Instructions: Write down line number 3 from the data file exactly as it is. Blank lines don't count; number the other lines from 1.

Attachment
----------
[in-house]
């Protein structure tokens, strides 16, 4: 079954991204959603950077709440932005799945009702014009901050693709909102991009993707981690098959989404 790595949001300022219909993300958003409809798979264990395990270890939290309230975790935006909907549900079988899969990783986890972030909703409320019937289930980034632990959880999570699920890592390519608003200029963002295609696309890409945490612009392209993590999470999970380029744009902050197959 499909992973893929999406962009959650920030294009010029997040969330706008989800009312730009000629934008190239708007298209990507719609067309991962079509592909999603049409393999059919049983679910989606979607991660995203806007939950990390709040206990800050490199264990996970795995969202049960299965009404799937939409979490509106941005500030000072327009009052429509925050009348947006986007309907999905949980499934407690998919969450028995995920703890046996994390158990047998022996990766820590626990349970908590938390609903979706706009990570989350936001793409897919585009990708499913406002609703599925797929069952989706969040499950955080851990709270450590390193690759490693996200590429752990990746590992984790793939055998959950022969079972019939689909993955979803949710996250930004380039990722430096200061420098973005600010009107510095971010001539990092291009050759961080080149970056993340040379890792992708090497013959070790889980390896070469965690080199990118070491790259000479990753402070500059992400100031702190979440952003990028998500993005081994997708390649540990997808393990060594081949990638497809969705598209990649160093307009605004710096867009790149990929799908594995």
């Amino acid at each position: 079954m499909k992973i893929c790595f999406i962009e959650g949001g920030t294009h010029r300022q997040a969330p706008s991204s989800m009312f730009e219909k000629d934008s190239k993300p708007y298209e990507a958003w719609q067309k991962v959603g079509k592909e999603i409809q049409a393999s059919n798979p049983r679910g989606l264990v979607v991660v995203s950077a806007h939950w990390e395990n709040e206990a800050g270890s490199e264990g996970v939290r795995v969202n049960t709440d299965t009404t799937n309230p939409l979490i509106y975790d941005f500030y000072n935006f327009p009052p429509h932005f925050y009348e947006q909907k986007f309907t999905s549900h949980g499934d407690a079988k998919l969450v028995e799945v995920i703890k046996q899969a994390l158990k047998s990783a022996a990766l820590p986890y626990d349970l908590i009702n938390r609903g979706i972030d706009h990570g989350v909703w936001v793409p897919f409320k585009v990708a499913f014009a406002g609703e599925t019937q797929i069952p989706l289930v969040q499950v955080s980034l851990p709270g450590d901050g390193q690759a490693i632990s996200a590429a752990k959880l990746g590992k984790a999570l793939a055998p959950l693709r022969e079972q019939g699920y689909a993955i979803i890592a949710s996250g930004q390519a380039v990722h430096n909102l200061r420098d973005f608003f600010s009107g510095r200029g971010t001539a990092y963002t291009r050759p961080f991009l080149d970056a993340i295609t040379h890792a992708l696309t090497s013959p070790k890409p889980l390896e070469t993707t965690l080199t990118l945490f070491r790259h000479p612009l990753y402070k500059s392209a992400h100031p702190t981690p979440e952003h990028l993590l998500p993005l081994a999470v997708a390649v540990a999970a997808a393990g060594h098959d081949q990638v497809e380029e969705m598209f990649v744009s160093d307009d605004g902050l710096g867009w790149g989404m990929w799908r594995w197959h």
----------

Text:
């Amino acid at each position: 079954m499909k992973i893929c790595f999406i962009e959650g949001g920030t294009h010029r300022q997040a969330p706008s991204s989800m009312f730009e219909k000629d934008s190239k993300p708007y298209e990507a958003w719609q067309k991962v959603g079509k592909e999603i409809q049409a393999s059919n798979p049983r679910g989606l264990v979607v991660v995203s950077a806007h939950w990390e395990n709040e206990a800050g270890s490199e264990g996970v939290r795995v969202n049960t709440d299965t009404t799937n309230p939409l979490i509106y975790d941005f500030y000072n935006f327009p009052p429509h932005f925050y009348e947006q909907k986007f309907t999905s549900h949980g499934d407690a079988k998919l969450v028995e799945v995920i703890k046996q899969a994390l158990k047998s990783a022996a990766l820590p986890y626990d349970l908590i009702n938390r609903g979706i972030d706009h990570g989350v909703w936001v793409p897919f409320k585009v990708a499913f014009a406002g609703e599925t019937q797929i069952p989706l289930v969040q499950v955080s980034l851990p709270g450590d901050g390193q690759a490693i632990s996200a590429a752990k959880l990746g590992k984790a999570l793939a055998p959950l693709r022969e079972q019939g699920y689909a993955i979803i890592a949710s996250g930004q390519a380039v990722h430096n909102l200061r420098d973005f608003f600010s009107g510095r200029g971010t001539a990092y963002t291009r050759p961080f991009l080149d970056a993340i295609t040379h890792a992708l696309t090497s013959p070790k890409p889980l390896e070469t993707t965690l080199t990118l945490f070491r790259h000479p612009l990753y402070k500059s392209a992400h100031p702190t981690p979440e952003h990028l993590l998500p993005l081994a999470v997708a390649v540990a999970a997808a393990g060594h098959d081949q990638v497809e380029e969705m598209f990649v744009s160093d307009d605004g902050l710096g867009w790149g989404m990929w799908r594995w197959h």